19 In the multitude of words there wanteth not sin: but he that refraineth his lips is wise.             Proverbs 10:19
In the second verse of Galatians 6, we deal with sin, yes, but with a love for the other. In a sharp tongue and glinting eye, we're not doing the work of Christ. We can certainly say we're not doing Christ's work, if we're sitting around complaining to others about the faults of our brethren. This is nothing but gossip! One great ugliness I've seen, is a condemnation of others, cutting off fellowship, but never confirming or lovingly confronting them with bonafide facts. I've seen these people spread their condemnation to others, and never follow Galatians 6:1,2.

14 Do all things without murmurings and disputings: 15 That ye may be blameless and harmless, the sons of God, without rebuke, in the midst of a crooked and perverse nation, among whom ye shine as lights in the world;            
Philippians 2:14,15

The God-fearing man will notably have a lovely conversation. It does warn of iniquity, and that will grieve many, but it doesn't sit around complaining. We may complain about true troubles, but our hearts shouldn't savor these. We should give them to the Lord, and thank Him for listening and answering our prayers (Phil. 4:6,7). Any other attitude and behavior tears down our Christian witness.
To man it's natural to complain, but it's so wrong! If you want to get a good view of how much we complain, do this little test. Set aside one day with your family (or whoever) and agree that you won't complain about anything for that whole day. I haven't heard of anyone who has ever made it!
It's interesting to see that such murmurless and disputeless conversation is called "blameless and harmless".

First, the harmless is easy to see. If we don't use our speech to put down, we're not stirring destruction somewhere. No gossip or backbiting to harm other's lives.
The blameless is such, because a good attitude is hard for people to condemn, especially in the face of adversity. If you complain in justifiable circumstances, the world will agree, but showing peace in the midst of adversity will shine as a light. The world won't understand this, for the complaining is their way. They'll wonder and can't deny the glory they saw rest upon you.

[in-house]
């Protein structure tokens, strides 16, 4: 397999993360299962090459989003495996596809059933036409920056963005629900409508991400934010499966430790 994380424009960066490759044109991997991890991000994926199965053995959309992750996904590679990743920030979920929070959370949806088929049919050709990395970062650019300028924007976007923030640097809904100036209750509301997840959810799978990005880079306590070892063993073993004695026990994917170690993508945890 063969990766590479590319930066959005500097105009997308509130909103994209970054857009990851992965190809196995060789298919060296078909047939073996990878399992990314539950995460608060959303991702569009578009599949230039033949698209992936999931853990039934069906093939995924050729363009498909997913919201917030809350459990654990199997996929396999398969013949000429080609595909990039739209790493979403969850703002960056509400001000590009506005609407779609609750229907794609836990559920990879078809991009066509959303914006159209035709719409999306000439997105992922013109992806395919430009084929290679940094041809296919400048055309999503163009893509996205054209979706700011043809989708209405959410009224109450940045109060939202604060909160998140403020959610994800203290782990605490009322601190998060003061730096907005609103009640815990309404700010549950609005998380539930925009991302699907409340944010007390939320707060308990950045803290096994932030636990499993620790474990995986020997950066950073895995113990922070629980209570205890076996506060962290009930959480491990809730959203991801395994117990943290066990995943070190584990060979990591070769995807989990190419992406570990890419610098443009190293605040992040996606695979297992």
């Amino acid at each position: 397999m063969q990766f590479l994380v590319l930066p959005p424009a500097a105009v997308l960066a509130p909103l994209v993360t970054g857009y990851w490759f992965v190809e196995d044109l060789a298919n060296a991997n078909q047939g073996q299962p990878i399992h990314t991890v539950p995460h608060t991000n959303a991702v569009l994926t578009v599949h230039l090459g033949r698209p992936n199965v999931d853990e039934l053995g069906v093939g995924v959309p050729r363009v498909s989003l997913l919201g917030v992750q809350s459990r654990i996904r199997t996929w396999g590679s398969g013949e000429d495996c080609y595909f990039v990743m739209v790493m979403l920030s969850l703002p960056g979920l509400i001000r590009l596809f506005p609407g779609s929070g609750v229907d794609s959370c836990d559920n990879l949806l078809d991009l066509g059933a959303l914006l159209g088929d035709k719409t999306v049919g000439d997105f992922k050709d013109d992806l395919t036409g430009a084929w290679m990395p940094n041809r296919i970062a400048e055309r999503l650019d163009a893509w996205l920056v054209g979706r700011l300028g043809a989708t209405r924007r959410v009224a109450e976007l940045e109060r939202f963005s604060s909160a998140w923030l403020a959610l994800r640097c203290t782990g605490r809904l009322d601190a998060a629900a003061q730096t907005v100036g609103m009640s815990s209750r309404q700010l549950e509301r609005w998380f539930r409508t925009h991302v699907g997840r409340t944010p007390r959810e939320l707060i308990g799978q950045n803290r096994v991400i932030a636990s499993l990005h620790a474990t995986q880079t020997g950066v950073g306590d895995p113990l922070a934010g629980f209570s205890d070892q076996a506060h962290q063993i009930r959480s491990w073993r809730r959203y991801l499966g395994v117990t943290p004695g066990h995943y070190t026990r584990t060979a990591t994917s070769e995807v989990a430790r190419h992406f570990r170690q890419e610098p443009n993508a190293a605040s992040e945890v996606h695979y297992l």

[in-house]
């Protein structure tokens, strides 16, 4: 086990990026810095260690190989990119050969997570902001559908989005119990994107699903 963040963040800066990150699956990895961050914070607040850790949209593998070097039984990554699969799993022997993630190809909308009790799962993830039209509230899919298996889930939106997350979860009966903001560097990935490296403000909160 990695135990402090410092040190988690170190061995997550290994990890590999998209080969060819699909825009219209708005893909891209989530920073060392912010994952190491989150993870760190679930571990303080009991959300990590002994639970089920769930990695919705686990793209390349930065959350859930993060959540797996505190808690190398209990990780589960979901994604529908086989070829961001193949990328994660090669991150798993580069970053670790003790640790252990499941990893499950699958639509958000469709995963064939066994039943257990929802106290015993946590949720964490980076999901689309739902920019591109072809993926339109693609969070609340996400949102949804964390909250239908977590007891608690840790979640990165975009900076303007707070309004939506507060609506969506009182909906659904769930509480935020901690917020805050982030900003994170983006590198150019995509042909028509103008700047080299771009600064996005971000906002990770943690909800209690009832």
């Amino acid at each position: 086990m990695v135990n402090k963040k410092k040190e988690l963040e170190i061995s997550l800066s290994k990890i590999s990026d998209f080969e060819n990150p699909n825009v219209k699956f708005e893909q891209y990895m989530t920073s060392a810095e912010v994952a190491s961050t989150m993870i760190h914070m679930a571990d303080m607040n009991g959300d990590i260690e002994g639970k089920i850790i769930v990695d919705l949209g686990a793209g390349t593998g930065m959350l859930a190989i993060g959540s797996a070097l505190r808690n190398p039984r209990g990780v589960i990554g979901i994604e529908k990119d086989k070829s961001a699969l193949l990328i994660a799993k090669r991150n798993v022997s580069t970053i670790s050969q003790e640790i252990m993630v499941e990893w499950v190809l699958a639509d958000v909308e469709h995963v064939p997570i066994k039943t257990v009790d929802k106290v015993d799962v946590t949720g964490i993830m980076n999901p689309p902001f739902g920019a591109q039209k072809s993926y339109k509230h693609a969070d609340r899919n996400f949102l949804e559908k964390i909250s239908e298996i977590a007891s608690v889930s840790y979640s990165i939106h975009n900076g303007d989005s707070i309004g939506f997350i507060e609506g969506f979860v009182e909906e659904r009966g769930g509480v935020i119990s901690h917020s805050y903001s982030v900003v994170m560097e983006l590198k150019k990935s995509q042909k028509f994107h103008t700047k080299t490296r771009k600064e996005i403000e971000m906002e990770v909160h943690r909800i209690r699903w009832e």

We shine before the world, or we don't. If we're careful in our conversations, the world will notice, and won't be able to deny what they saw in the day of the Lord. Will your murmurless conversation be admitted by those who know you?
If you make sure everyone hears about the bad you feel someone did you, you can't claim this verse as referring to you. That kind of conversation is like the junked cars lining the pleasant river. Go ahead, totally bury those cars.


Let us take a look at Ephesians 4:32:
32 And be ye kind one to another, tenderhearted, forgiving one another, even as God for Christ's sake hath forgiven you.            
Ephesians 4:32

"Tenderhearted" is another word for "compassionate". I seldom see kindness practiced among brethren anymore. Sure, I see acts of charity, but the words spoken to others in private are very uncharitable. If we diligently strove to love one another, we wouldn't so quickly complain about the struggling brothers' faults. We would pray for them and encourage them in the right way. We would keep our thoughts of how they could do better to ourselves, and pray with love for them before God. If we knew ourselves, we would see how prone we are to stray. We wouldn't look on the other with contempt. In so doing, we must truly hold ourselves in contempt. As we see ourselves and admit our own weaknesses, then we're able to live out Ephesians 4:32.


Next, let's look at 1 Thessalonians 5:14,15: